The £100 billion in excess savings built up by UK households during this year's coronavirus (COVID-19) lockdowns could help fuel an economic recovery, according to the Bank of England.
Accidental savers working from home have not had any commuting costs and have been unable to spend on holidays, said the Bank.
The Institute for Fiscal Studies (IFS) has calculated that wealthier families saved, on average, more than £300 a month between March and September. However, the poorest households were £170 a month worse off.
According to Andy Haldane, Chief Economist at the Bank of England, the UK savings ratio, which measures the amount of disposal income that gets set aside, rose to 29% between April and June, compared with 6.8% in the same period last year. The ratio is more than twice as high as the previous record of 14.4%, set almost three decades ago.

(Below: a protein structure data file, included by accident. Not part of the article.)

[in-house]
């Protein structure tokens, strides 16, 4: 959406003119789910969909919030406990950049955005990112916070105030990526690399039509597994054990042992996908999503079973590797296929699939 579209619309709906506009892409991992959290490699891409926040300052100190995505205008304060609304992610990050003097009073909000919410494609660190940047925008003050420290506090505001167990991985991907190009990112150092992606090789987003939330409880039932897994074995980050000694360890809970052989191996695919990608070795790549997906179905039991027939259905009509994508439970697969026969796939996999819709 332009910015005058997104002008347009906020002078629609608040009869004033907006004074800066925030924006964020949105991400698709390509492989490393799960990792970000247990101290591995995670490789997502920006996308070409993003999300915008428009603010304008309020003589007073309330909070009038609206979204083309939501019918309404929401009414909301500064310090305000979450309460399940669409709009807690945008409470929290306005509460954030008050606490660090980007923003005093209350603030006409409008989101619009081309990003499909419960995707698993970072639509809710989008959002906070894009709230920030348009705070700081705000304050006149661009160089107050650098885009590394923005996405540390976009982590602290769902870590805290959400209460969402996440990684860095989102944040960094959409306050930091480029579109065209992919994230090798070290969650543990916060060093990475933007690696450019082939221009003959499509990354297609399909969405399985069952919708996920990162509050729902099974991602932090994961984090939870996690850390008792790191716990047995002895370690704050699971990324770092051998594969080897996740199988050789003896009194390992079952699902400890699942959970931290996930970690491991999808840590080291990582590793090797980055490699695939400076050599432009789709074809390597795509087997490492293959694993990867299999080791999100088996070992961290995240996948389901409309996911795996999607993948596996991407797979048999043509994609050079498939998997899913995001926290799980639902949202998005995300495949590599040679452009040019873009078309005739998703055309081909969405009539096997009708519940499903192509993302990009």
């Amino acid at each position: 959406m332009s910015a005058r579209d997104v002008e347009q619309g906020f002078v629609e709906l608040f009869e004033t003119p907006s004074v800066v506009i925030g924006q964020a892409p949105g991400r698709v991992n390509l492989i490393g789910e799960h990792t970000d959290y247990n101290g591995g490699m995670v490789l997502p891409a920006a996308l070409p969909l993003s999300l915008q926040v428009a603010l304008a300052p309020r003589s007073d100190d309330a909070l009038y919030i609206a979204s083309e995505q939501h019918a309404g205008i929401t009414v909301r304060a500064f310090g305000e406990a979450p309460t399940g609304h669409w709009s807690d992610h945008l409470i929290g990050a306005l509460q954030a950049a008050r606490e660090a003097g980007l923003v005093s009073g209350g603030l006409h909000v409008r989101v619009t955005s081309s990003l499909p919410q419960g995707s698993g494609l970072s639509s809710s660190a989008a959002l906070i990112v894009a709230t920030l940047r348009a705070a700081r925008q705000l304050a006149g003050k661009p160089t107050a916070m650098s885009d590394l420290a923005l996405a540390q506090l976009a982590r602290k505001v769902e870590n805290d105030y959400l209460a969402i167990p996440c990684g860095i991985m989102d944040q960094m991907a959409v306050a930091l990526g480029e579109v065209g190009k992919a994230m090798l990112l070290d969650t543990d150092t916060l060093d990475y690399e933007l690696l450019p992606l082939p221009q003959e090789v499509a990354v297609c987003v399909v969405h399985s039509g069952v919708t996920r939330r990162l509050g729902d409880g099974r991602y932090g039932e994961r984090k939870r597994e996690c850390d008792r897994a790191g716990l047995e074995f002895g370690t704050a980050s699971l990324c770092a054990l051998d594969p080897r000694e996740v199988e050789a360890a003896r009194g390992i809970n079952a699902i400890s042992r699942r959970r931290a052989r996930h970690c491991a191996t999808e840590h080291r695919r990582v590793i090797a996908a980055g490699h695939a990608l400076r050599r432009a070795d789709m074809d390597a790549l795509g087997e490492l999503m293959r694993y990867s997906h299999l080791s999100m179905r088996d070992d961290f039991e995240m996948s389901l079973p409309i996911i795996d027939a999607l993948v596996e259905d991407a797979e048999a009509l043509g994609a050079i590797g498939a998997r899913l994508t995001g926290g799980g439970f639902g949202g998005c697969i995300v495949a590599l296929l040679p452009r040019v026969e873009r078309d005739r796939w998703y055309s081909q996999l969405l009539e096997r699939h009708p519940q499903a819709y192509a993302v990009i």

Mr Haldane said: 'As people's incomes held up and spending was restrained, they have amassed around £100 billion of excess savings.
'You are not going to go to the pub twice as much when they're open again, but there will be some catch-up in social spending. There is plenty of scope there for the vaccine to release more of that pent-up demand.'